The original Cubo, which connects its resident entrepreneurs with large corporations, academics and government officials and a slew of events designed to boost dialogue and Silicon Valley-like synchronicity, simply became too popular and outgrew itself in less than two years. Since its founding in September 2015, the startups that operate from Cubo have generated more than 650 new jobs, and more than 700 startups have applied to be part of Cubo. The co-working space has become a center of gravity for Brazilian entrepreneurism and mentorship, with more than 780 events held at Cubo in two years.
“One of the new trends in terms of synergy that we’ve seen at Cubo is more large corporations using startup’s technologies to improve back-office processes,” says Pripas. “With financial crisis still impacting the region, global companies want to reduce costs and improve efficiencies. Brazil is known for its bureaucracy, and a new crop of SaaS innovations help improve operations across legal, HR and IT departments.”
Rising interest in corporate innovation initiatives
Based on a May CVC Insights research paper (CVC-Insights-Project-Summary-Findings-and-Analysis-5-17-2017) by Bell Mason Group that was sponsored by Global Corporate Venturing (GVC), corporate venture capital has become entrenched as an essential corporate innovation tool that contributes significant strategic value and financial stability. There’s been a broadening of CVC charters and mandates to address larger “market-maker opportunities, and an increase in the size and reach of CVC programs to support between 40-60 investments per year.”
In early October, the GVC organization will host its second-annual Corporate Venture in Brasil conference in São Paulo, designed for international investors (CVCs and VCs) to connect with entrepreneurs in Brazil and encourage more corporate innovation initiatives. “The event is designed to explore opportunities for investors to connect with Brazil’s innovation and VC community with a special focus on agritech, mobile tech and auto-tech,” says James Mawson, editor-in-chief of Global Corporate Venturing.
Brazil’s startups will benefit from the wisdom of global companies and Silicon Valley-like synergy and synchronicity.
One relatively new example of corporate venture synergy with Brazilian entrepreneurs is the Algar Ventures Open, an open innovation program created by Algar Ventures that launched last year. It’s a partnership with the venture capital arm of Algar Group and Endeavor, the nonprofit organization headquartered in New York City that pioneers high-impact entrepreneurship in growth markets around the world. For those selected, the initiative connects entrepreneurs with Endeavor network mentors and Algar executives for mentoring, networking and business with Algar during a six-month program. Founded 86 years ago, Algar is a family-controlled corporate group based in Brazil with more than 23,000 employees that specializes in tourism, B2B technology, agribusiness, telecom and security systems.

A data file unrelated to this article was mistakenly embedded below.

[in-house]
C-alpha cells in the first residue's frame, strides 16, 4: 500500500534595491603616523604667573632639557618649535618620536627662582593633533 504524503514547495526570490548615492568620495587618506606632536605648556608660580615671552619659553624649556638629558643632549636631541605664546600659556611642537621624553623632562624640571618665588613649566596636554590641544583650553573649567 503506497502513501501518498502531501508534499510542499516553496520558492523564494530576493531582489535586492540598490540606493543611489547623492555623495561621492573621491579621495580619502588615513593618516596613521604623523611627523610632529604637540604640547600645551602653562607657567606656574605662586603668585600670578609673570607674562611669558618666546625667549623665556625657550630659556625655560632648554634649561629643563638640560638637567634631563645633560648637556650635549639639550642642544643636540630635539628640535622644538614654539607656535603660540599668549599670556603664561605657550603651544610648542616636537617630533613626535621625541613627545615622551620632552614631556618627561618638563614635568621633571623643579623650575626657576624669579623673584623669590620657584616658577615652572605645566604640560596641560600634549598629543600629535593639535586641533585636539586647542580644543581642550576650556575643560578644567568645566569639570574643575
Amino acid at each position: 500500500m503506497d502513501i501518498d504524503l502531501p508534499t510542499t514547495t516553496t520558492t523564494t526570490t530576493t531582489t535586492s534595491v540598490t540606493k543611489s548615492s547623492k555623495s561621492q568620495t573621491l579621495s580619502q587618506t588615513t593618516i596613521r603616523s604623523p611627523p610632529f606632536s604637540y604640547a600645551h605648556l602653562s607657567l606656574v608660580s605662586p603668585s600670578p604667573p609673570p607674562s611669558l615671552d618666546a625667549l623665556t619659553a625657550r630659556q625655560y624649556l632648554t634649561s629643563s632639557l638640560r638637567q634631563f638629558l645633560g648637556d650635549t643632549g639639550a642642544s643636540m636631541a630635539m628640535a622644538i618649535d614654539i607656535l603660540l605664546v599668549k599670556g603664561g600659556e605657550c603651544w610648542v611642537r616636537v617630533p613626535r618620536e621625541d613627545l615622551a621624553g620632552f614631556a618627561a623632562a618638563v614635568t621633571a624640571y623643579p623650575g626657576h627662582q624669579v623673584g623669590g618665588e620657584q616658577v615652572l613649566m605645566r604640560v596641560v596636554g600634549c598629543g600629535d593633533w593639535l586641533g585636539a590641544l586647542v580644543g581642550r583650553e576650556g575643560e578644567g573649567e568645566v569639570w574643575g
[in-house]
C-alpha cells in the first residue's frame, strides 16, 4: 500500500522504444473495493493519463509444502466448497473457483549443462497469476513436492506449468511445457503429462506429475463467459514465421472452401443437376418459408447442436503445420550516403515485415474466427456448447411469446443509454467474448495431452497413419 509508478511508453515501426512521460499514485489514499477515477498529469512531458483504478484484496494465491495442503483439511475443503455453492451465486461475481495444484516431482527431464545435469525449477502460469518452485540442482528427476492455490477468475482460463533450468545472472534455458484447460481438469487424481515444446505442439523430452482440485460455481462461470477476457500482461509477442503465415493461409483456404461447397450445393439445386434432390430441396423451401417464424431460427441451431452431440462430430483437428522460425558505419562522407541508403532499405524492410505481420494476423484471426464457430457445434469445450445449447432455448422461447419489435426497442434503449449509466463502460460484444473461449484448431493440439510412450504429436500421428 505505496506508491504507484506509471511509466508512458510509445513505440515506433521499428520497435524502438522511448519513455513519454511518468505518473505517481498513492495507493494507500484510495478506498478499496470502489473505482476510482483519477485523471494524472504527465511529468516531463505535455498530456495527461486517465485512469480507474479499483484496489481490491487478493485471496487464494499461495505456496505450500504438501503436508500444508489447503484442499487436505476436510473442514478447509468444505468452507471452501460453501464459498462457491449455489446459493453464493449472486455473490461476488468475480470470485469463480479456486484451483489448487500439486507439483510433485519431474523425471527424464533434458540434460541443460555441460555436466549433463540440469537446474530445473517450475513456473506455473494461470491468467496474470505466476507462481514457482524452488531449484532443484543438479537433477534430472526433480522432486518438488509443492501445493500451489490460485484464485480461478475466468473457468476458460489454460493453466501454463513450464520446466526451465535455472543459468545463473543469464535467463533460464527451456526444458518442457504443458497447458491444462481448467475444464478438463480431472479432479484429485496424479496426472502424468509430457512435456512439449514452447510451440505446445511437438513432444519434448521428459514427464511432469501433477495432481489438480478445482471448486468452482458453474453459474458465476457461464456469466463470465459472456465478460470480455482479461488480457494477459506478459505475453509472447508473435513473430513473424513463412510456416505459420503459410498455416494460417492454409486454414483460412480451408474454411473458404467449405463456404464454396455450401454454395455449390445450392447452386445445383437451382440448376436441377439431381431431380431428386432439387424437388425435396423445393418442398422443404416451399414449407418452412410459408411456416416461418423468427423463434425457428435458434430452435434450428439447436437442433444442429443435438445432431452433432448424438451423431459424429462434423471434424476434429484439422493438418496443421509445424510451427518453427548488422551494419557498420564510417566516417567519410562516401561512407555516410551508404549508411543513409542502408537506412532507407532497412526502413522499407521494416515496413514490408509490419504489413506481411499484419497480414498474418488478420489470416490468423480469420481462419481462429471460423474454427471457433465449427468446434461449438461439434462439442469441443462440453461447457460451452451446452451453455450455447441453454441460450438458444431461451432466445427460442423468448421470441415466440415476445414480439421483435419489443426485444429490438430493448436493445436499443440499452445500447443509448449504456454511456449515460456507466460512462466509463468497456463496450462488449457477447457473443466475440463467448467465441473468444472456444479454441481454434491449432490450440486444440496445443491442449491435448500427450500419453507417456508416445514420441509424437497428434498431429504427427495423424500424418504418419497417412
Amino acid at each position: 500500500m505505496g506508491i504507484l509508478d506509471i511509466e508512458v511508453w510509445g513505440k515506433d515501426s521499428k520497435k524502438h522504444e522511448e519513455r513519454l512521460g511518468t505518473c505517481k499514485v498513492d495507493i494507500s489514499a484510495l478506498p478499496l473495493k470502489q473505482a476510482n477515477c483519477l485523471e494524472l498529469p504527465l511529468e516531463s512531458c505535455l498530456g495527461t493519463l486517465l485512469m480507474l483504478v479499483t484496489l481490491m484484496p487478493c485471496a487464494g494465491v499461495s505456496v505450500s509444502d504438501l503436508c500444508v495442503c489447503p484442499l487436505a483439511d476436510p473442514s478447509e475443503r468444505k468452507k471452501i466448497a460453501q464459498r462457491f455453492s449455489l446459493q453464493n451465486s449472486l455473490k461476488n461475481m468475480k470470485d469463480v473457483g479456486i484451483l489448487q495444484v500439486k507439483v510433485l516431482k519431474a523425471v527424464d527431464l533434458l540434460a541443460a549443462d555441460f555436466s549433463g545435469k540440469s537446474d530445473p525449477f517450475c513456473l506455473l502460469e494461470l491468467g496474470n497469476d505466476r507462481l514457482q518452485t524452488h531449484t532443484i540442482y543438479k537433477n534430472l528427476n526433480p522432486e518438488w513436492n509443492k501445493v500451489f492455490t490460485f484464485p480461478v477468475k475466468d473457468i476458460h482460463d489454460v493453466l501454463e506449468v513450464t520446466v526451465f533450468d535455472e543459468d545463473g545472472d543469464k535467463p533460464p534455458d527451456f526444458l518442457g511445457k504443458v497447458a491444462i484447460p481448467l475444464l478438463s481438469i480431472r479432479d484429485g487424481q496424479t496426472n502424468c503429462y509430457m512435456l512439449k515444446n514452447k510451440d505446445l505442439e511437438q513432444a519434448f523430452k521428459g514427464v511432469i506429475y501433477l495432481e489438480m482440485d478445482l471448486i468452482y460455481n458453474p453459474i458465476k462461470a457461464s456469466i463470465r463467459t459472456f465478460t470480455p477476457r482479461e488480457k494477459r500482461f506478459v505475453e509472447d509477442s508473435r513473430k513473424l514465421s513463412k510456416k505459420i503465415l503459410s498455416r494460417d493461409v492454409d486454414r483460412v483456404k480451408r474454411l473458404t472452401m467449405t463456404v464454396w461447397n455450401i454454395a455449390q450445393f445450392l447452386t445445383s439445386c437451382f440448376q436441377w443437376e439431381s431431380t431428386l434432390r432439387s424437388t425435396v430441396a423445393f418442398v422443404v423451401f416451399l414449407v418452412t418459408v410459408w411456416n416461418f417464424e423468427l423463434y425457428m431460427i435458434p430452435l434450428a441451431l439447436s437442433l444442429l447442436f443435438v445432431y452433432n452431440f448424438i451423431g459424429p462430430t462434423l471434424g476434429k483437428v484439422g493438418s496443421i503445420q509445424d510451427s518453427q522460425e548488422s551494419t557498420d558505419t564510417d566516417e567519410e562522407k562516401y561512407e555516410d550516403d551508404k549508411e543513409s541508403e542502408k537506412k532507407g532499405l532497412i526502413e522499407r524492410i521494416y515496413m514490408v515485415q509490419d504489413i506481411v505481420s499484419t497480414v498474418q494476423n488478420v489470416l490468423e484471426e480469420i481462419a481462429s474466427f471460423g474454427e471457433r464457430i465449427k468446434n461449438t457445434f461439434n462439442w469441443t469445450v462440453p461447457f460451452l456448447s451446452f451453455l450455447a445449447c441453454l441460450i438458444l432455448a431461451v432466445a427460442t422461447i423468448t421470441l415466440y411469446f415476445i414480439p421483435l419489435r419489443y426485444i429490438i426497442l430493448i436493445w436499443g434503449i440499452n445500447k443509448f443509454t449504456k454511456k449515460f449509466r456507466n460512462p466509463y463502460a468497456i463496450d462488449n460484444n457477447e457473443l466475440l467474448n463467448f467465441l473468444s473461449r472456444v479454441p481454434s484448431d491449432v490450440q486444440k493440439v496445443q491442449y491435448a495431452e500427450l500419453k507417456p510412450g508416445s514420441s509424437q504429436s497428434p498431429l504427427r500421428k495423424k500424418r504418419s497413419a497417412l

“Our goal with Algar Ventures is to support businesses and entrepreneurs who aim to be bigger players in the Brazilian market,” says Clau Sganzerla, vice president of corporate strategy and innovation at Algar. “The first objective is to connect the chosen startups with our companies’ challenges, creating business opportunities that meet our clients’ needs. The second is to find the best direct, early-stage investment opportunities for Algar Ventures, preferably in sectors that we know within our value chain. We chose to work with Endeavor to help with our screening process and startup mentoring because it’s an organization that has support for entrepreneurship in its DNA. They can help us to significantly accelerate identification of good opportunities, while improving our own corporate culture via our interactions with entrepreneurs at the most promising startups.”
As Brazil’s entrepreneurial ecosystem continues its significant expansion and more startups in the region attract new funding and create symbioses with large corporations, Latin America’s largest economy will revive, gain steam and create more jobs. Brazil’s startups will benefit from the wisdom of global companies and Silicon Valley-like synergy and synchronicity that has emerged in the region in recent years. It is a good start for CVC in the region, and clearly just the beginning.